BOILER SIZING - PARTIAL LOAD BIN ANALYSIS
Boilers are usually sized based on the heating load of the building or buildings that they serve. The engineer will evaluate the heating load, factor in a degree of safety and select a boiler or boilers that will maintain the building at a the design temperature on even the coldest days of the year. In this case the boiler is sized to provide 100% of the annual heating energy.
In recent years, as energy costs have risen, the use of alternative fuel boilers such as those burning wood chips or pellets has become more prevalent. These boilers are often used as the primary boiler with a secondary fossil fuel boiler to provide additional heating capacity and back-up. In these cases, or other situations where the boiler size does not need to meet the full design heating load, it can be useful to evaluate the boiler size based on the percent of the annual heating load met by the boiler.
To answer this question a bin analysis was performed using weather data for Concord, NH TMY. The building was assumed to be a school and the temperature data was grouped into “occupied” and “unoccupied” periods so that internal gains could be factored into the heating load during occupied periods and night setback could be factored for the unoccupied period. The weather data was sorted using BinMaker Pro by InterEnergy.
The analysis is based on the following assumptions:
The bin temperature data is grouped by temperature and occupancy period. For each bin the outside air temperature is compared to the design outside air temperature and the “percent of design load” was calculated. During the occupied period the percent of design load is adjusted for internal gains and the number of “load hours” is determined. For example, during the occupied period there are 100 hours per year when the temperature is between 54 and 56 °F and the adjusted percent of design load at this temperature is 11% which results in about 10.5 “load hours” for this bin.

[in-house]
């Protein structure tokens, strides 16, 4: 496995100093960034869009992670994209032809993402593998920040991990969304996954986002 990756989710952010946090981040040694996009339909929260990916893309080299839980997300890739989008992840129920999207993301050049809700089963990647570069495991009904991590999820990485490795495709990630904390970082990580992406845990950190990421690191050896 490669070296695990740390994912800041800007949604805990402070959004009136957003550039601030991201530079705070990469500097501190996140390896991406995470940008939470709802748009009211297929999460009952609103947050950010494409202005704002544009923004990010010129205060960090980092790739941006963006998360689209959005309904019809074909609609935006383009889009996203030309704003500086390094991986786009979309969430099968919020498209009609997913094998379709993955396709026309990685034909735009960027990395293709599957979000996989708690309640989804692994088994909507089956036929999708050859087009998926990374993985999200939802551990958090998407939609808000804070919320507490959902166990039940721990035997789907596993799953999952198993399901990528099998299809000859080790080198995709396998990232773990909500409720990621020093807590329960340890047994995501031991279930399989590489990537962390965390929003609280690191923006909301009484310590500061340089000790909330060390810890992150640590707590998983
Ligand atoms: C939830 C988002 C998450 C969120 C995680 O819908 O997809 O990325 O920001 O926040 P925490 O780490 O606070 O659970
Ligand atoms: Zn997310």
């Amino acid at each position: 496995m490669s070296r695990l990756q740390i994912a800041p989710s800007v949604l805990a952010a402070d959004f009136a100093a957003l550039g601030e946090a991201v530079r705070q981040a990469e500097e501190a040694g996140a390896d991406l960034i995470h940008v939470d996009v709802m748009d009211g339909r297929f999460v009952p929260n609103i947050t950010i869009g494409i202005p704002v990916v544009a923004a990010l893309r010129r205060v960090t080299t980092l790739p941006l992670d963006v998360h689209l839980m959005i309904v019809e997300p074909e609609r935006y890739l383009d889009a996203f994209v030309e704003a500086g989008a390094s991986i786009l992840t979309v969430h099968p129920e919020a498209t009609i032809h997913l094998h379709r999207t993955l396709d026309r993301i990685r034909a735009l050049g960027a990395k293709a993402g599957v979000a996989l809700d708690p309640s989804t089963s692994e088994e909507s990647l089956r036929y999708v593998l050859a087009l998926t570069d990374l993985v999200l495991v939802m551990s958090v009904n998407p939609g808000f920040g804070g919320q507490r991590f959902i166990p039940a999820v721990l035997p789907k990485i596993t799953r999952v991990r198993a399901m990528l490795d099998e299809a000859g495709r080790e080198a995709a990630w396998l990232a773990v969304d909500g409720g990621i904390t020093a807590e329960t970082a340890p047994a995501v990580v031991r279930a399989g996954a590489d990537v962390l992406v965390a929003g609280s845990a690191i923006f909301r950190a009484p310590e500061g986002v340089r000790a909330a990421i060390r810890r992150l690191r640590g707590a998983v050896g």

The next step is to determine how many of the annual load hours will be met by a given boiler size as the sizes range from 10% to 100% of the design heating load. This is determined by comparing the design heating load to the boiler size and calculating the number of hours met for each boiler. By comparing the “total annual load hours” to the “annual load hours met” the “percent of heating load met” is calculated for each boiler size.
The results for this analysis indicated a steady, almost linear increase in percent of load met from 25 to 90% as the boiler size increase from 10% to 50% of the design load. Increasing the boiler size to 60% of the design load will satisfy an additional 5% of the annual heating load, but further increases in boiler size provide minimal benefit.
The results of this analysis are encouraging for building owners who want to decrease their fuel costs by installing an alternative heat boiler. It demonstrates that by adding a boiler equal to only half of the design heating load, fossil fuel usage can be reduced by about 90%. Since alternative fuel boilers can increase dramatically in cost as their capacity increases these results could be useful for owners trying to make a cost effective boiler selection.